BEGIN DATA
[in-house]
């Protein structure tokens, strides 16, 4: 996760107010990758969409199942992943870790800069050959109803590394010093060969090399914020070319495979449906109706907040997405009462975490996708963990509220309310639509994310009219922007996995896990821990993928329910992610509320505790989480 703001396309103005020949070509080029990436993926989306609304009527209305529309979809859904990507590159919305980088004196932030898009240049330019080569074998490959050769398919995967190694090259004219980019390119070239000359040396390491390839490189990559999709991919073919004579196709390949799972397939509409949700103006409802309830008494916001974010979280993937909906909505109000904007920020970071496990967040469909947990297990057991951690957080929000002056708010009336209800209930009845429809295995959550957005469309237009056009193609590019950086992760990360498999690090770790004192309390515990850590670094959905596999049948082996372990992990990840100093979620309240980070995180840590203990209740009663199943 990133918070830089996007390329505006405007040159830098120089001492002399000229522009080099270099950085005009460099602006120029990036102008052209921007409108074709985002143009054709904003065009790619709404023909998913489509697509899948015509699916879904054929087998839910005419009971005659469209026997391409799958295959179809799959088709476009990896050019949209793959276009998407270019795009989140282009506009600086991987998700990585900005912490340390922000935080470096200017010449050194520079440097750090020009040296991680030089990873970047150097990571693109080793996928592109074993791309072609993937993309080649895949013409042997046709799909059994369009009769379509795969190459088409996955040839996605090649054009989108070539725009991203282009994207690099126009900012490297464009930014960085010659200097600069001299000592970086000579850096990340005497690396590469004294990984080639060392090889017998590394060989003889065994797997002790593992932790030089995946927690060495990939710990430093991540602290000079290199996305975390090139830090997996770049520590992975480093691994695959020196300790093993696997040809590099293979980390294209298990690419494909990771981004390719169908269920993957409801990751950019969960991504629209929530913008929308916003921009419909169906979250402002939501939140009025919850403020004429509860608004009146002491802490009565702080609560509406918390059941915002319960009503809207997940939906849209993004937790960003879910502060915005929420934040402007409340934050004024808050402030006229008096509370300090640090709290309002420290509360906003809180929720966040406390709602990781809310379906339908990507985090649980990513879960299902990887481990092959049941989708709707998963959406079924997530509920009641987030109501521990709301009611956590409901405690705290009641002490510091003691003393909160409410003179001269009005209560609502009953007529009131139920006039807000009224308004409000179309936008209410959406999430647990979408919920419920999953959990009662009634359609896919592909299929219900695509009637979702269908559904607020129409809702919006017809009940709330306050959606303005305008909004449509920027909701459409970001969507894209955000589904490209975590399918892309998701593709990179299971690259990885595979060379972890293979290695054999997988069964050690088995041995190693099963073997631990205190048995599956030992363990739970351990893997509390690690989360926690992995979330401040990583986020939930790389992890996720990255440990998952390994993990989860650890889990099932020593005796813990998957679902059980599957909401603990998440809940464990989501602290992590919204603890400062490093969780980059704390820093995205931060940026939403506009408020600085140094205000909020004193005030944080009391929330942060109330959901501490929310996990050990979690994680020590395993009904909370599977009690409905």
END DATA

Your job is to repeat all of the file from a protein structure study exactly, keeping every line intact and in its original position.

[in-house]
């Protein structure tokens, strides 16, 4: 996760107010990758969409199942992943870790800069050959109803590394010093060969090399914020070319495979449906109706907040997405009462975490996708963990509220309310639509994310009219922007996995896990821990993928329910992610509320505790989480 703001396309103005020949070509080029990436993926989306609304009527209305529309979809859904990507590159919305980088004196932030898009240049330019080569074998490959050769398919995967190694090259004219980019390119070239000359040396390491390839490189990559999709991919073919004579196709390949799972397939509409949700103006409802309830008494916001974010979280993937909906909505109000904007920020970071496990967040469909947990297990057991951690957080929000002056708010009336209800209930009845429809295995959550957005469309237009056009193609590019950086992760990360498999690090770790004192309390515990850590670094959905596999049948082996372990992990990840100093979620309240980070995180840590203990209740009663199943 990133918070830089996007390329505006405007040159830098120089001492002399000229522009080099270099950085005009460099602006120029990036102008052209921007409108074709985002143009054709904003065009790619709404023909998913489509697509899948015509699916879904054929087998839910005419009971005659469209026997391409799958295959179809799959088709476009990896050019949209793959276009998407270019795009989140282009506009600086991987998700990585900005912490340390922000935080470096200017010449050194520079440097750090020009040296991680030089990873970047150097990571693109080793996928592109074993791309072609993937993309080649895949013409042997046709799909059994369009009769379509795969190459088409996955040839996605090649054009989108070539725009991203282009994207690099126009900012490297464009930014960085010659200097600069001299000592970086000579850096990340005497690396590469004294990984080639060392090889017998590394060989003889065994797997002790593992932790030089995946927690060495990939710990430093991540602290000079290199996305975390090139830090997996770049520590992975480093691994695959020196300790093993696997040809590099293979980390294209298990690419494909990771981004390719169908269920993957409801990751950019969960991504629209929530913008929308916003921009419909169906979250402002939501939140009025919850403020004429509860608004009146002491802490009565702080609560509406918390059941915002319960009503809207997940939906849209993004937790960003879910502060915005929420934040402007409340934050004024808050402030006229008096509370300090640090709290309002420290509360906003809180929720966040406390709602990781809310379906339908990507985090649980990513879960299902990887481990092959049941989708709707998963959406079924997530509920009641987030109501521990709301009611956590409901405690705290009641002490510091003691003393909160409410003179001269009005209560609502009953007529009131139920006039807000009224308004409000179309936008209410959406999430647990979408919920419920999953959990009662009634359609896919592909299929219900695509009637979702269908559904607020129409809702919006017809009940709330306050959606303005305008909004449509920027909701459409970001969507894209955000589904490209975590399918892309998701593709990179299971690259990885595979060379972890293979290695054999997988069964050690088995041995190693099963073997631990205190048995599956030992363990739970351990893997509390690690989360926690992995979330401040990583986020939930790389992890996720990255440990998952390994993990989860650890889990099932020593005796813990998957679902059980599957909401603990998440809940464990989501602290992590919204603890400062490093969780980059704390820093995205931060940026939403506009408020600085140094205000909020004193005030944080009391929330942060109330959901501490929310996990050990979690994680020590395993009904909370599977009690409905």